Busch Vademecum & Casket Meniscus Lenses


The information below is first hand “Source Information” from 1902 on Casket lenses Including the Busch Vademecum and many of the other period casket sets of the era. The information below is word for word as written in the original text with the exception of several spelling corrections.

Please also note that while these lenses can have a large aperture if fitted in a shutter or larger tube, f:16 is the largest stop that these lenses should be shot at. That is unless your desire is to have the image deterioration that comes with shooting these lenses at larger apertures. The original images below were approx. 3x4 inches in size (dot matrix / not plates).


I hope you enjoy this rare hundred year old treasure: Tim




[2] The spectacle lens is usually about 1 1/2 in. in diameter, and can be obtained of any focal length from 6 ins. upwards. It is used with a fairly large stop (f 16) and allowance made for the fact that the image seen sharply focused on the ground glass is not rendered sharply by the plate. This allowance is made in several ways:


(1)   The camera is racked in a little after the picture has been focused. The exact (distance is 1/40 of the focal extensions when the lens is focused on objects a long way off.


(2)   A much more convenient method is that of Robert H.Bow. When focusing, a weak and thin convex lens is inserted behind the spectacle lens. The strength of this supplementary lens is such that it reduces the focal length of the spectacle lens by the 1/40 mentioned above. Before exposing, it is removed and the plate is of course in the right position for a sharp image. The focal length of this supplementary lens is usually forty­-five to fifty times that of the lens to be corrected.


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FIG. 114a

" Leafless Trees." By W. Thomas. Taken with a Busch casket Jens at f40.


When isochromatic plates and a yellow screen are used, this correction is not necessary. In fact, with certain screens and plates it results in fuzzy images being obtained. In this case the simple plan of exposure after focusing without any correction can be followed with satisfactory results.


In portraiture, copying, etc., the correction mentioned above becomes more than one fortieth of the actual focal length, and when copying objects same size as the original (say a life-size head), the correction becomes as much as one twenty fifth. Various rules and tables have been published, but the following from The Photogram is perhaps the simplest. The first line gives the ratio of image to the original. The second gives the necessary corrections.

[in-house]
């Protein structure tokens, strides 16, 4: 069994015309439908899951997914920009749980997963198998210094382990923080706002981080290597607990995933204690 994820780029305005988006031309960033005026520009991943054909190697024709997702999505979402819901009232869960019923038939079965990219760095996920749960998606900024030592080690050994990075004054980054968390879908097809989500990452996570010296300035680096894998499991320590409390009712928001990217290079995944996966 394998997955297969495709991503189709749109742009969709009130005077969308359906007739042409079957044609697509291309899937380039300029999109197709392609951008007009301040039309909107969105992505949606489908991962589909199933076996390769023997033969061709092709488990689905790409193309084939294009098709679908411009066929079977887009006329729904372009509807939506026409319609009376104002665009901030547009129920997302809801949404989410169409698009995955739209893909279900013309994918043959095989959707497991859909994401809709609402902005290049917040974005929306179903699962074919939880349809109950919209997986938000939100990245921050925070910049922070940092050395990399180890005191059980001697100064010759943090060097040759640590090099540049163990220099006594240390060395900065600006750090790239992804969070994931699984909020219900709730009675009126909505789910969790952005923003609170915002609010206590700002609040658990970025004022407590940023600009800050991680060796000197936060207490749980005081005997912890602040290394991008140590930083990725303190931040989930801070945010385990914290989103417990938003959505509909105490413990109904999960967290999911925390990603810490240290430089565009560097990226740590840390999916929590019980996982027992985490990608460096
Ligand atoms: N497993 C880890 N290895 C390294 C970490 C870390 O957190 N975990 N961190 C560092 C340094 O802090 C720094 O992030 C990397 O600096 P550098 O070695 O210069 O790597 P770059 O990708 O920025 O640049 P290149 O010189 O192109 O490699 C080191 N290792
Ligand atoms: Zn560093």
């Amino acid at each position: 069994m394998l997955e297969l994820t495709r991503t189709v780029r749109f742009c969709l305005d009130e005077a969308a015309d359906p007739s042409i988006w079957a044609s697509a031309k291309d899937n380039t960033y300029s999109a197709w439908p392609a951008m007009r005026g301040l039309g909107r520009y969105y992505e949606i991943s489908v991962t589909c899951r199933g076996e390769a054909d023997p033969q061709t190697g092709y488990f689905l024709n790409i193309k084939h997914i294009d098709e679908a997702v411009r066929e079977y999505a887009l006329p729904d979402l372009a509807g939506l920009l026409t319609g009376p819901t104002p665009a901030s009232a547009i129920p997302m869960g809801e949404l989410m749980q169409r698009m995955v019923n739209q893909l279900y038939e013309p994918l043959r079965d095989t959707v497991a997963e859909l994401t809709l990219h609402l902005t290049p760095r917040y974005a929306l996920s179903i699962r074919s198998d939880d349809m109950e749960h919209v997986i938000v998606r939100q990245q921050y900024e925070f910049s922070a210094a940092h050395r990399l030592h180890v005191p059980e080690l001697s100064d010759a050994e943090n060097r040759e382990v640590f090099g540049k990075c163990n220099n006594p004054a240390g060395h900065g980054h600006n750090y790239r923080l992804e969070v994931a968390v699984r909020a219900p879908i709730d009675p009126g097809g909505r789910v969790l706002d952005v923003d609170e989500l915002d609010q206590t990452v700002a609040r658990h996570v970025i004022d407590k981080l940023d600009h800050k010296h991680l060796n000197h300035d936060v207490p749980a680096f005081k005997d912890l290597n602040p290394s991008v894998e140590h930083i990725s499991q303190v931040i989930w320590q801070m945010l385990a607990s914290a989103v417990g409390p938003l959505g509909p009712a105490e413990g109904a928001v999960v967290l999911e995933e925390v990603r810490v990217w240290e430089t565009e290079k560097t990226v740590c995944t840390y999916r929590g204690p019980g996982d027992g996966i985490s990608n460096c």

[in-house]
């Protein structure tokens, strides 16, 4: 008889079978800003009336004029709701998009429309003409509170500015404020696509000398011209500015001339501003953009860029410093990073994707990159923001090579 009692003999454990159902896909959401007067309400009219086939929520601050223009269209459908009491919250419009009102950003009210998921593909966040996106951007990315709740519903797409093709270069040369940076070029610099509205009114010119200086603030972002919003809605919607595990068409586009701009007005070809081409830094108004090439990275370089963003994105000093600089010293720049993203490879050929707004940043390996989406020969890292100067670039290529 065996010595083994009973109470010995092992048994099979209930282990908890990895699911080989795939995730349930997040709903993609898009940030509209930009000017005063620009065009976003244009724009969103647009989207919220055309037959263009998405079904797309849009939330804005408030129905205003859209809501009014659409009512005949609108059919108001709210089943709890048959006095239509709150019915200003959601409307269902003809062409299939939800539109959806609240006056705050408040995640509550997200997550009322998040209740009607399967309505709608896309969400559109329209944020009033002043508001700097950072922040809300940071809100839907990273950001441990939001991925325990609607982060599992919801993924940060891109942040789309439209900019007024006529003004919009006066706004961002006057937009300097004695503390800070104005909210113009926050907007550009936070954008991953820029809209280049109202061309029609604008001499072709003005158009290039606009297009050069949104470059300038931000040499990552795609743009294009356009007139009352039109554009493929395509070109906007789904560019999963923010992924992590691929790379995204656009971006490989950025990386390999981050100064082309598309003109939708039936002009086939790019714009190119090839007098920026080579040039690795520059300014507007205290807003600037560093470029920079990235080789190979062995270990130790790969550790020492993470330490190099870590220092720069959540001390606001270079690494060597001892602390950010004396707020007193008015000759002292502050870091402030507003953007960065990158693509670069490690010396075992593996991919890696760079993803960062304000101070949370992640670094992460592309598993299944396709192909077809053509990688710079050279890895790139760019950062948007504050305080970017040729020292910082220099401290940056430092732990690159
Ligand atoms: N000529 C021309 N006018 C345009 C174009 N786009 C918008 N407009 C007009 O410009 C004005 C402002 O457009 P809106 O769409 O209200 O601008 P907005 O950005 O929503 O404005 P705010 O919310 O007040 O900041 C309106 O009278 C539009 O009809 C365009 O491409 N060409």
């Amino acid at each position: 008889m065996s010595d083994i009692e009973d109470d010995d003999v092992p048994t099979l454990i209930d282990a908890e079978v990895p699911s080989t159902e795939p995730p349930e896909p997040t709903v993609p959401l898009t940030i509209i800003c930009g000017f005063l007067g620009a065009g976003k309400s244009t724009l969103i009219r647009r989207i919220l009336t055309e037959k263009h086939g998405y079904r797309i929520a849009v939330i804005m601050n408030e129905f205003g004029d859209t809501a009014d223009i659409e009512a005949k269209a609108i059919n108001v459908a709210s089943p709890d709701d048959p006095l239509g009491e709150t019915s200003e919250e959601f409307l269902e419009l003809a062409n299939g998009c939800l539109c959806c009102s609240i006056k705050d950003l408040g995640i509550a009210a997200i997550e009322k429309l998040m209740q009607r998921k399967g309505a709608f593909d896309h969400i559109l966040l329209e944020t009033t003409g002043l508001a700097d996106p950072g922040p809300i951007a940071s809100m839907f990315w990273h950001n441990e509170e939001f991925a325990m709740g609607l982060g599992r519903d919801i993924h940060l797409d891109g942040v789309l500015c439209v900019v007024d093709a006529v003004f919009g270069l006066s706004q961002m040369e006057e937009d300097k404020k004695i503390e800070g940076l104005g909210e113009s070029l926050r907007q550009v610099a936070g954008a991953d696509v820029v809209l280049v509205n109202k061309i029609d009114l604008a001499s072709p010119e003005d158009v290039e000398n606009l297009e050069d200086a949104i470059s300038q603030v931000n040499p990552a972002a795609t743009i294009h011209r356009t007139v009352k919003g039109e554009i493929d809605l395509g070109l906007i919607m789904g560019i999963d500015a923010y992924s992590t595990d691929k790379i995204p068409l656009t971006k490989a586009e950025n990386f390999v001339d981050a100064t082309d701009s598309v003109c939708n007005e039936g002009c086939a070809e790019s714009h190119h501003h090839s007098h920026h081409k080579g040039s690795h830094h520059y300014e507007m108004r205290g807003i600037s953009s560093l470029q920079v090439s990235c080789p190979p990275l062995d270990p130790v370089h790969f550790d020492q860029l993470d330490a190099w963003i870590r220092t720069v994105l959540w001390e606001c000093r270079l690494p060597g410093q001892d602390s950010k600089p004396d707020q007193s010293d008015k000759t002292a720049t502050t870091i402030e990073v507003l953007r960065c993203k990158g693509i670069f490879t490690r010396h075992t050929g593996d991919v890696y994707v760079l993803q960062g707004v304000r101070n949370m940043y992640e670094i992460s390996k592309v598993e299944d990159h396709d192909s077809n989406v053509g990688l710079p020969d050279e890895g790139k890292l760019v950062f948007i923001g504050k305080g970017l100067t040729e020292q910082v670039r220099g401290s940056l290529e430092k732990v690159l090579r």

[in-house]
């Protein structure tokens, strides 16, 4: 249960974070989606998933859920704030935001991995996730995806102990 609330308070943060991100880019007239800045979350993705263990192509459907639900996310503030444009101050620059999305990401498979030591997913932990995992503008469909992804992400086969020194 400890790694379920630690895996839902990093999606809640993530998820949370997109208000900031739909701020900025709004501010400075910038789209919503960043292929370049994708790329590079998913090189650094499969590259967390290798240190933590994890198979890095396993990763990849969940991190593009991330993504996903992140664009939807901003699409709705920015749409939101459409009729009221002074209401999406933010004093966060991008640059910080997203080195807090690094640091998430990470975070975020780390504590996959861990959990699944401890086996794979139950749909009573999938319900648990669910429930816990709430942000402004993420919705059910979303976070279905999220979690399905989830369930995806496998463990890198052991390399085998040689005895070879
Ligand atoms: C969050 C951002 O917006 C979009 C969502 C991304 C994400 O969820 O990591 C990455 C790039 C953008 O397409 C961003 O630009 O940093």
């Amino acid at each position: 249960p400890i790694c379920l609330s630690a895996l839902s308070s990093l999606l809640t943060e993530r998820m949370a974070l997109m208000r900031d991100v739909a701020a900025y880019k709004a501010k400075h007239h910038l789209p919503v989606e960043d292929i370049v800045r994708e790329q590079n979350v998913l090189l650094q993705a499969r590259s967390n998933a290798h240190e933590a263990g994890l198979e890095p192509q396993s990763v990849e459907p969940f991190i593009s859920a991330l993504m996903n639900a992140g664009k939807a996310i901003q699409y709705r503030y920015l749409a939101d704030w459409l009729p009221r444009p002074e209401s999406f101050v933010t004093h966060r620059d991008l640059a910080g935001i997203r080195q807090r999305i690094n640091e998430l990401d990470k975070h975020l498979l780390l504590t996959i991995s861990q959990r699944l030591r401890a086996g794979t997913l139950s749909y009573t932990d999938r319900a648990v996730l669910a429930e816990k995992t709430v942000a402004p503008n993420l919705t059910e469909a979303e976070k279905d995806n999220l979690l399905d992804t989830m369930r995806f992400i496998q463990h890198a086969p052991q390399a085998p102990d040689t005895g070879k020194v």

This percentage correction is on the actual, and not on the equivalent focus of the lens. For instance, with a lens of 12 ½ inch focus, the correction for distant objects (infinity) would be 2 per cent of 12½ inches or ¼ inch; while the correction for the same lens, when copying life-size, would be 4 per cent of 25 inch, or one inch.


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FIG. 115-

" September." By W. Thomas. Taken with a Busch casket lens at t40.


The examples on pages 115 and 116 by W. Thomas show that sharp ­pictures can be obtained (fig. 114) 'with the spectacle lens as well as the diffusion of focus seen ill fig. 115. In portraiture this diffusion is an advantage, as witness the bit of work by Miss Evelyn Boden (fig. 116).


[3J Spectacle Lenses in Caskets - Uncorrected or spectacle lenses are put up by several makers in very convenient casket forms. A set of lenses, each in its own brass cell, is supplied with a mount into which they are screwed. The range of focal lengths is very great, as will be seen from the table on next page issued with the Busch casket of seven lenses.


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Taken with a 12-inch Dolland Monocle at full apertnre.

By Miss Evelyn Boden.


One of the disadvantages of caskets is, that when lenses of different foci are used in the same mount, the position of the diaphragm is at its best for one focus only. When only a few (say three) different foci are needed this difficulty may be easily overcome, as it has been in the case of Wray's casket. This had a great vogue at one time, and it is difficult to account for the change of fashion--it is certainly no fault of the apparatus-which has led to its being practically neglected.


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The lens-tube, of brass or aluminum, extends tele­scopically by a single slide, and is closed when using the shortest focus lens, partly extended for the medium, and fully extended for the long focus. Three uncorrected (" spectacle") lenses are supplied, one in the back of the mount, the others in a leather case, and the diaphragm is an iris, marked with a separate set of / numbers for each lens. The half-plate set has lenses of 6&-inch, 9-inch, and 12-inch focus.


The general conclusion on these caskets is that they need a little more care in use, and cannot of course give the supreme results in the way of definition rendered by more expensive lenses. But they are extremely useful, and we should advise every man who is beginning photography, or who has one lens and wishes to buy another, to take one of these caskets instead of a single lens. He will eventually want more perfect tools, but, meanwhile, he will gain a knowledge of the use of lenses generally, which is impossible to the man who only uses complete lenses, and he will gain a versatility in selecting subjects, and in arranging his subject within the space of the plate, that will be in valuable in picture-making. The price of a casket of spectacle lens varies from £1 5s. to £3 3s.


Thanks for looking:

For further info and photos taken with these lenses please have a look at this forum: